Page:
On the warm evening of May 19, 1967, 23-year-old mother Toni Diffie fastened her 3-year-old daughter Ginger Lee into a canvas car seat that hung from the backrest of the family’s 1965 Ford pickup truck and drive toward the local Bisbee, Arizona, Circle-K market in search of some reading material.
Because it was dinner-time, traffic on U.S. Highway 92 was light. The four-lane, east-west highway had no median between the two lanes in each direction; a 6-inch curb flanked the southern edge of the highway, separating the Circle-K parking lot from traffic.
When Diffie arrived at the grocery store, she parked the truck facing north, opposite the market’s entrance. Yielding to the incline, Diffie engaged the hand brake and placed the truck in a forward gear.
She entered the market, empty of any customers, and nodded to the store clerk, 27-year-old Billie Jean Power, who manned the only check out counter.
While Diffie perused the magazine selection, Power glanced through the front door and noticed little Ginger Lee in her car seat before turning her attention back to the task at hand.
The next time Power glanced up, the truck was inching backward.
“Your truck’s running away!” Power shouted at Diffie as she sprinted from the counter to the main entrance, in pursuit of the runaway truck gaining momentum in reverse.
In correspondence with Hero Fund Investigator H.W. Eyman, Power relayed her plan to jump onto the truck’s running board, reach into the cab, and pull on its hand brake to stop the vehicle.
As she chased the runaway truck, Power spotted a sedan. The car, driven by Samuel Sorich, Jr., 31, employment agent, approached in the westbound lane of U.S. 92.
During his eyewitness interview, Sorich stated that he believed there was a driver inside the truck and that Power was chasing a customer who had forgotten their purchase.
Power overtook the truck, which was moving at about 10 m.p.h., at a point when it was only 10 feet north of the highway. Just as she had planned, she leapt onto the running board facing toward the truck’s engine, reached through the open window with her right hand, and forcefully pulled the handbrake; it had no effect and the truck moved onto the highway.
Sorich slowed to avoid the truck. As Power maintained her hold on the side of the truck, and looked behind her to see what else was in the path of the backing truck, she spotted a small drainage apron on the other side of the highway. In her interview with Eyman, Power said she feared the truck would topple over when it came into contact with the ditch.
Releasing her hold on the faulty hand brake, she grasped the steering wheel with both hands, turning it hard, but Power was too late, and the truck’s passenger-side wheels wobbled over the apron.
Miraculously the truck remained upright, and Power held her position on the running board with Ginger Lee in her car seat.
After avoiding initial disaster, Power noticed a van parked on Huachuca Lane, a road made up of sand and clay that was scattered with jagged stones and boulders as much as a foot thick, clumps of sage, and the occasional cacti. Between the level highway and adjacent Huachuca Lane, there was a 5-foot vertical drop, and the truck was gaining momentum.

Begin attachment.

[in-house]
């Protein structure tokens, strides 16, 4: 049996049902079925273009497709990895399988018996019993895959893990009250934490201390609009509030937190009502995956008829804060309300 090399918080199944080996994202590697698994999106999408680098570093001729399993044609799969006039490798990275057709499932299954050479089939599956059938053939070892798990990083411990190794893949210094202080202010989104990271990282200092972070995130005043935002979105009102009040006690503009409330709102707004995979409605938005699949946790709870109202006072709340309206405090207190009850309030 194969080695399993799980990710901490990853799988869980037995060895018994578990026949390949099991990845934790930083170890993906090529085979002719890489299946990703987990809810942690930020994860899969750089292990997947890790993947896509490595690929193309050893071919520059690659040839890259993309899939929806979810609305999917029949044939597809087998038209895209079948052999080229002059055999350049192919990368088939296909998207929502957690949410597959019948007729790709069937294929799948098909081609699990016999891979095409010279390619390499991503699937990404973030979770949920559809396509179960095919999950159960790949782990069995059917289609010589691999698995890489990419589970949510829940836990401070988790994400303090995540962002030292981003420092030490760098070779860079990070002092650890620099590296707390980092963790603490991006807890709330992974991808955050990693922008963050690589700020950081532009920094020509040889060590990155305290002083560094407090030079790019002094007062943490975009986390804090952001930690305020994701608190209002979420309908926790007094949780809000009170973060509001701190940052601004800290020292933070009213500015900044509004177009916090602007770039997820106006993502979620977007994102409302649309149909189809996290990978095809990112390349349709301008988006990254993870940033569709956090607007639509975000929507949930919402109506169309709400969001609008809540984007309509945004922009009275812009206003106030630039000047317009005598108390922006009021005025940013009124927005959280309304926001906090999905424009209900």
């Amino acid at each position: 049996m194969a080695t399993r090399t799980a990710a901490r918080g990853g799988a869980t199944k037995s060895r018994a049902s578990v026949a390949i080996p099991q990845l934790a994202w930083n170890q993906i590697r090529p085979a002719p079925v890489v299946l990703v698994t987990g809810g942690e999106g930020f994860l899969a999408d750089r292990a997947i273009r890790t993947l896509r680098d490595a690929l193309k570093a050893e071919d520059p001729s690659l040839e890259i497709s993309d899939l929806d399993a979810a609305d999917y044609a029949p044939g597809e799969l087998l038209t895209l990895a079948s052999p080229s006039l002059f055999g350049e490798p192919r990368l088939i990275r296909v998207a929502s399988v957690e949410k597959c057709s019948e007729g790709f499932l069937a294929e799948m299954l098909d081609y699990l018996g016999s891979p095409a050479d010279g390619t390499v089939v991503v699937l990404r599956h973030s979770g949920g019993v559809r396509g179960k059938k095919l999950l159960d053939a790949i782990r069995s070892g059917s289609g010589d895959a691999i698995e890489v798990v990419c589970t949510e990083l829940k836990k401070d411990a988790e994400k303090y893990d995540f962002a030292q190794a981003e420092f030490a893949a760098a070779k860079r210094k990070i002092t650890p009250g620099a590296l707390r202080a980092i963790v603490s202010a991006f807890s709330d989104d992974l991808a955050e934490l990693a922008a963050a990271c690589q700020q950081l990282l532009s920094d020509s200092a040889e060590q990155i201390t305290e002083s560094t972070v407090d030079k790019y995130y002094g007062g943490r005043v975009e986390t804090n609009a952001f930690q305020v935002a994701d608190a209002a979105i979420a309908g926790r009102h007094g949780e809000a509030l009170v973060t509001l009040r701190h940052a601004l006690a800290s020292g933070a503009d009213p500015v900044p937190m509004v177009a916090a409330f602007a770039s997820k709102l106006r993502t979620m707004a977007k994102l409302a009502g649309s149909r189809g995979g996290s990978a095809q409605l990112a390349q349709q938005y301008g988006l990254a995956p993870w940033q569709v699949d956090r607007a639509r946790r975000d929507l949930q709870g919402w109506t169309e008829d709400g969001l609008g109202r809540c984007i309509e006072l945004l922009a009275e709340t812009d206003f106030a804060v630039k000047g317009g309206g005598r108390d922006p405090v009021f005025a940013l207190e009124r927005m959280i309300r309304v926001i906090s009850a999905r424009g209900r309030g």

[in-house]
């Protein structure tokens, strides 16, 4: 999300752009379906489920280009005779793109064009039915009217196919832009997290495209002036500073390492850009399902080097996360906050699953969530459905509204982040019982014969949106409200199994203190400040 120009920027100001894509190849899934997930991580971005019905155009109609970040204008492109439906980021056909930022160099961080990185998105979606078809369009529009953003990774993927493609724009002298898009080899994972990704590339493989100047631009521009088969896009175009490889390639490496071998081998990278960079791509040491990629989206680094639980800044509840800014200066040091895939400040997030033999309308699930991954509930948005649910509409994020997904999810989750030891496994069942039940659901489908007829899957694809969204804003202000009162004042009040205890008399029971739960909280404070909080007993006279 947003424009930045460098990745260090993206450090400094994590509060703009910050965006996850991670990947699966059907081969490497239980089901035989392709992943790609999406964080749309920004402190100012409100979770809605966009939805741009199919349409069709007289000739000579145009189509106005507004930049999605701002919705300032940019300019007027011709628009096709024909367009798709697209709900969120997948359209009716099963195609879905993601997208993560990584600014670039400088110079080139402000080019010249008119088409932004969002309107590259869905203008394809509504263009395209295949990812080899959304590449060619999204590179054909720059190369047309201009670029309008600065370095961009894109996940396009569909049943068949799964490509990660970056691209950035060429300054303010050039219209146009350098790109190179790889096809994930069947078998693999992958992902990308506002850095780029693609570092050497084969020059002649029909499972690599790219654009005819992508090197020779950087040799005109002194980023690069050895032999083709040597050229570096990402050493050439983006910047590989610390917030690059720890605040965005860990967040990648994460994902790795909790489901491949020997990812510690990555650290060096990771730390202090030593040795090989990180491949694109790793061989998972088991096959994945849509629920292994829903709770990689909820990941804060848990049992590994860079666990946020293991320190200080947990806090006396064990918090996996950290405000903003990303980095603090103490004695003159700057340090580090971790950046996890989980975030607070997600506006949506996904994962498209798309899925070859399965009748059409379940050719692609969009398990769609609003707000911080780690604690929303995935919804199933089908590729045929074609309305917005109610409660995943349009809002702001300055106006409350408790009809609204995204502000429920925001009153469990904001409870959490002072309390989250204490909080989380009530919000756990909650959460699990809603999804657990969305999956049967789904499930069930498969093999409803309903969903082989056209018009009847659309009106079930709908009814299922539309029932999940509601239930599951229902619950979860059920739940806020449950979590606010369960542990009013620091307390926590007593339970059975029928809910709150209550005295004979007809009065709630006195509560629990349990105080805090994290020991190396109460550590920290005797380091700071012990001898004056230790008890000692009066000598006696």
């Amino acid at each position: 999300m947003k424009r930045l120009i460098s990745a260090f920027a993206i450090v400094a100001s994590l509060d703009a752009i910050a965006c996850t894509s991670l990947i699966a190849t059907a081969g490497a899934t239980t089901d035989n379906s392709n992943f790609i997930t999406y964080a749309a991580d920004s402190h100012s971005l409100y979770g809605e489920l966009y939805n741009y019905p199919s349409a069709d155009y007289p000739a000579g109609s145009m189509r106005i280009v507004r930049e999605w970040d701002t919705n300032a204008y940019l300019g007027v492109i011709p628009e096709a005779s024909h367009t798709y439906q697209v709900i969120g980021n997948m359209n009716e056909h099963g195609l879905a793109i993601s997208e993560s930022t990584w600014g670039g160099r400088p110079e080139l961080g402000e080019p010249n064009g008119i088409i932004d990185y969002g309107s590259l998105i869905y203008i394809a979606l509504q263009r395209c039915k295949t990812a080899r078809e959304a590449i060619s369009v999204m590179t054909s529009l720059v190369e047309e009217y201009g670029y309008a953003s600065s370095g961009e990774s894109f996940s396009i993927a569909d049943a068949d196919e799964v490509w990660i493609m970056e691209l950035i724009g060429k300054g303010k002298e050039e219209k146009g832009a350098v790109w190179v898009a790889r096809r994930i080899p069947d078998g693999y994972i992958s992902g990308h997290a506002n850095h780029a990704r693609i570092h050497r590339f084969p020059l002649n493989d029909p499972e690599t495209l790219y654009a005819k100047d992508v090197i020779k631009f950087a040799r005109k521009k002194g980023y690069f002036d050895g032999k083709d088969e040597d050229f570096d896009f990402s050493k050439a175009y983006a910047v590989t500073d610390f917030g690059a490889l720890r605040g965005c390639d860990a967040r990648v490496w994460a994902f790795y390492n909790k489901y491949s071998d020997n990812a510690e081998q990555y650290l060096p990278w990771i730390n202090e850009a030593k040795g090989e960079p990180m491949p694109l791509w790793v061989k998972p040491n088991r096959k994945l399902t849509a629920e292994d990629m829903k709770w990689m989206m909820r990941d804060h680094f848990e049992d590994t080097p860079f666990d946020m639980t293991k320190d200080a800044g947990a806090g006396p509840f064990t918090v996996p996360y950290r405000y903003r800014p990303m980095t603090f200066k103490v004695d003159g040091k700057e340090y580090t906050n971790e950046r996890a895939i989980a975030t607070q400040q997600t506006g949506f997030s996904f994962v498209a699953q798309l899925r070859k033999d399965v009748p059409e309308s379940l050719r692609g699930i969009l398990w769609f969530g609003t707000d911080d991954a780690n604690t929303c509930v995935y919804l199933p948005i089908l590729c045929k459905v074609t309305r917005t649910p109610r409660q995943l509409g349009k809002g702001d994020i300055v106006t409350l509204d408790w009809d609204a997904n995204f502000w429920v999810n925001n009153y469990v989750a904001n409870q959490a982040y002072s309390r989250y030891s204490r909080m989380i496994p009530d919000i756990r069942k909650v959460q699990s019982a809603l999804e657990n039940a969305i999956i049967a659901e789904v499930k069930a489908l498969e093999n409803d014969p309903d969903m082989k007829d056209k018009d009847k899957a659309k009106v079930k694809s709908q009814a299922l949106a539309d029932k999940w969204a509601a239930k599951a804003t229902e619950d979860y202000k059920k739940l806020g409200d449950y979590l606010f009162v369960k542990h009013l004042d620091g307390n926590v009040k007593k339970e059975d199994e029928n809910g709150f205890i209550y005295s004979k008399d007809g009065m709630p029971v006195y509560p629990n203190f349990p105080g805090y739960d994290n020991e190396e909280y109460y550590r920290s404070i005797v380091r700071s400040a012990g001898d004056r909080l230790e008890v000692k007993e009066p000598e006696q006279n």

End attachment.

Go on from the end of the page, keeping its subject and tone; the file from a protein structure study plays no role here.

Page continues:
Power immediately pulled on the wheel to steer clear of the parked van. At a speed of between 15 and 20 m.p.h. the left side of the cab hit the front of the van’s fender, crushing Power’s pelvis in between the two vehicles while her upper body remained inside the truck.
Following impact, the pickup truck came to rest about 15 feet east and slightly north of the parked van.
Power fell flat on her back in pain. She was badly injured but remained conscious. Ginger Lee was uninjured but crying from all the action.
Sorich had witnessed the crash and quickly parked his car in the Circle-K parking lot. He ran to Diffie, who remained paralyzed in fright at the front of the store, before he sprinted to Power.
A neighbor on Huachuca Lane, Terrell Davis, heard the commotion from his living room and ran outside to render aid.
“I think my pelvis is fractured,” said Power while wincing and insisting he not move her.
Davis returned to his home and called for police and an ambulance.
By then, Sorich and Diffie had reached the scene, and Diffie removed Ginger Lee from her car seat.
Sorich, Davis, and Diffie remained with Power until emergency responders arrived.
At the hospital, Power’s injuries were detailed: her pelvis was fractured in seven places, her spine and left hip were fractured, and her bladder was ruptured.
She was in critical condition for seven days and remained in the hospital for nine more weeks. At the time of the Hero Fund’s investigation, she was recovering at home, primarily using a wheel chair. On the day of Eyman’s visit, Power had begun using a walker.
When Eyman inquired of the riskiness of her act, Power stated that at the beginning she only thought of the child, Ginger Lee. However, she said, fear for her life increased when the truck moved onto the highway where it would potentially strike another vehicle and her terror escalated as she failed to gain control over the truck.
Power and her husband Michael Power then had four children. He worked as a truck driver and the family owned a cattle ranch in Warren, Arizona. Arizona Workmen’s Compensation covered a portion of the wages Power lost as she recovered at home. In addition to the Carnegie Medal and $750, the Hero Fund granted her another $400 while she recovered and was unable to work.
— Abby Brady, operations and outreach assistant/archivist